Hazardous material forms go electronic


Hazard risk analysis information is going electronic.

Auglaize County Emergency Management Agency (EMA) Director Troy Anderson said they are making plans to combine inspection forms and make them accessible to emergency responders online.

“It’s something new and we want to make sure we have it right, before we send it out to everyone,” Anderson said of plans to start the change with one business serving as a pilot and then to expand it from there.

At the same time as Anderson is talking about the EMA office going electronic with such forms locally, plans are being made at the state level to share emergency response plans, required to be filed annually by businesses, with emergency responders in their local jurisdictions and the local EMA.

Anderson said the changes allow for quick access, especially when at the scene of a disaster or incident.

“They allow you to have everything right there on your laptop,” Anderson said, explaining that he planned to maintain paper copies of the information filed as well. “I am still a firm believer in having a paperwork trail.” 

He said there is funding now for a state web base, but what if down the road that money is gone or the server crashes. By keeping paper records on file it would ensure they would be available if needed for any reason.

Plans are that the electronic documents could be completed by companies and then information transmitted online, rather than them having to fill out and mail paper documents. Emergency responders in a company’s local jurisdiction would be given a code to access the information and print off what is needed for their planning.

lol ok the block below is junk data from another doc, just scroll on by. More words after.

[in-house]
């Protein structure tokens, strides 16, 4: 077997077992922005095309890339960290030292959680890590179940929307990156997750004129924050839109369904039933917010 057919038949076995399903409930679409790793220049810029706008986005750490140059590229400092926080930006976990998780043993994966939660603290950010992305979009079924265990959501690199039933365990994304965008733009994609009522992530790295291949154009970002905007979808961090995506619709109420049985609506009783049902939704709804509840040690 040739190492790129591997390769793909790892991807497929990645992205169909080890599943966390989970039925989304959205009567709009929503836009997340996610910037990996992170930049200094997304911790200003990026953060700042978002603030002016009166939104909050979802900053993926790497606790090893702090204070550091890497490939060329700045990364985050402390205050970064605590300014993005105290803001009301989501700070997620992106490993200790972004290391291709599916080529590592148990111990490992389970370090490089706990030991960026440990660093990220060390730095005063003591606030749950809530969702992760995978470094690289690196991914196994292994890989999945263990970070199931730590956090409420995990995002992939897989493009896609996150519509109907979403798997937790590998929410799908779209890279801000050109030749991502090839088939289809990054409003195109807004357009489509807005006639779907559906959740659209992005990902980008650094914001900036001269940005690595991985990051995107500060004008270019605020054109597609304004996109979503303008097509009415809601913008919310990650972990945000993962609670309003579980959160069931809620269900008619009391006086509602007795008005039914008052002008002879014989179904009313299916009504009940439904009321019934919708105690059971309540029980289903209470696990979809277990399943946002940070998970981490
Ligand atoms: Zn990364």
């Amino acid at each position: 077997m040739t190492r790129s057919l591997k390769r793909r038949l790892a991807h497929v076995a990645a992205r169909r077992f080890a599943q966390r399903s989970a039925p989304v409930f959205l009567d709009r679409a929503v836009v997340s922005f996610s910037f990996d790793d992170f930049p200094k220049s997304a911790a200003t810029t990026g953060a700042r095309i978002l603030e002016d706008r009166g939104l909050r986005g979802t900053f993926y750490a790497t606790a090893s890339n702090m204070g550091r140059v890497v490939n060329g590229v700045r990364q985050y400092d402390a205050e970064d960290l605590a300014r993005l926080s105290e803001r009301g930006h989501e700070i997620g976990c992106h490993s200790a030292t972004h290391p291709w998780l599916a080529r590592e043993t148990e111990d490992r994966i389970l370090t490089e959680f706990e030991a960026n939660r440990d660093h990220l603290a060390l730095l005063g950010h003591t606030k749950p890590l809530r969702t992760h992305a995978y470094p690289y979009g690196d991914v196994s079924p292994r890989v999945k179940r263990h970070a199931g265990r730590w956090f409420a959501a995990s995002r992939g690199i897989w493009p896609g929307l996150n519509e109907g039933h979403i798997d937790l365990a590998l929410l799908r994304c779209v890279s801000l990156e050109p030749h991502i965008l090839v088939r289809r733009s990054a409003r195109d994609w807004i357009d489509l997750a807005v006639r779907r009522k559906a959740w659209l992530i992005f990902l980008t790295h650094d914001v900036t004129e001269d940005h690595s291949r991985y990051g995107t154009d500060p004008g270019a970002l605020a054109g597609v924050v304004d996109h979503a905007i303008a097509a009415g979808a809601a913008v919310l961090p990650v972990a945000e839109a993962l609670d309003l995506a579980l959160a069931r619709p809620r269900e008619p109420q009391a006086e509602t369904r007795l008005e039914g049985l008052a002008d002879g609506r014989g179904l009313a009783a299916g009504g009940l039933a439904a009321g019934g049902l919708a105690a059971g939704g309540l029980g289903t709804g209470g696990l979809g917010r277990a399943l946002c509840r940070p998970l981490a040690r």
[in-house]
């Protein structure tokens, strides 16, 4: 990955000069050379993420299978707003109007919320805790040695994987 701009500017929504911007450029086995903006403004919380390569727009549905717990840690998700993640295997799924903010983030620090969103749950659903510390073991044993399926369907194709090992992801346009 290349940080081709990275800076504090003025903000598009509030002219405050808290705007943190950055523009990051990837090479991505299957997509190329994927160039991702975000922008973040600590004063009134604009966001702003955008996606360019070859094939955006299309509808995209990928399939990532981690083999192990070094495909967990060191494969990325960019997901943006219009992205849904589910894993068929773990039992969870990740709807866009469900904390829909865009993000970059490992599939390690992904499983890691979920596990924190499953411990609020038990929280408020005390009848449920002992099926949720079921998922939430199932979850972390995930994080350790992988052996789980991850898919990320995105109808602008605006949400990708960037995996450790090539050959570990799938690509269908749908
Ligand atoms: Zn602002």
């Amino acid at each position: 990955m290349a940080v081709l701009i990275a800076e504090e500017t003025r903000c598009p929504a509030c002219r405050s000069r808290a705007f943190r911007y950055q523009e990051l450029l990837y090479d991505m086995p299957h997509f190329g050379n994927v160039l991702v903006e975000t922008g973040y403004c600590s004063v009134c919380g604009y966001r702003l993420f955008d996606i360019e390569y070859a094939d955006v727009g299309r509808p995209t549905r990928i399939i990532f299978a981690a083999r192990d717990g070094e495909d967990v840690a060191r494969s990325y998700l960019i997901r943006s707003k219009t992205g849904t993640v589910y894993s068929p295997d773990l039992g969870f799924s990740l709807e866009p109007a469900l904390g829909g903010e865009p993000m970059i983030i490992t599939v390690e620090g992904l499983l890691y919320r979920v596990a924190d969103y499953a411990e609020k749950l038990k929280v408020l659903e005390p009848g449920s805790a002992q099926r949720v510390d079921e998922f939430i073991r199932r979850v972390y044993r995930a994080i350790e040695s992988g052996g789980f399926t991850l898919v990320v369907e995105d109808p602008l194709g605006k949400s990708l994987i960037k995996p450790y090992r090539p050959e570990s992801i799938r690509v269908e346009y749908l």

“It’s in the early planning stages,” Anderson said. 

In Auglaize County, Anderson is planning to combine information he gathers when performing facility inspections. He typically performs 13 inspections each year on a rotational basis of the approximately 65 facilities in the county which store hazardous amounts of chemicals.

He said he is working to develop a form in combination with information collected when local fire departments perform their routine inspections. It would include information on chemicals, emergency contacts and help with preplanning for an emergency (who provides electric service, where are access roads, where does the water supply come from and where are hydrants). 

“The information would be useful and could be given to fire departments,” Anderson said, explaining that by the same token, fire departments could add information they collect to what he has on file for certain companies.

An electronic form would offer fill-in the blanks and a standard format for all types of inspections.

“It would put everyone on the same page with the same information all together in one place,” Anderson said.

He said since the county’s last hazardous materials analysis was conducted in 2010, he can see through commodity flow studies that there is an increase in these types of items being shipped through and stored in the county. Keeping as detailed records as possible is important. 

“If that continues to stay on track, we have the possibility of a chemical emergency,” Anderson said. “Keeping accurate, detailed records provides each department with a better idea of what is in their jurisdiction so they can train better and we can make sure we purchase equipment based on those needs.”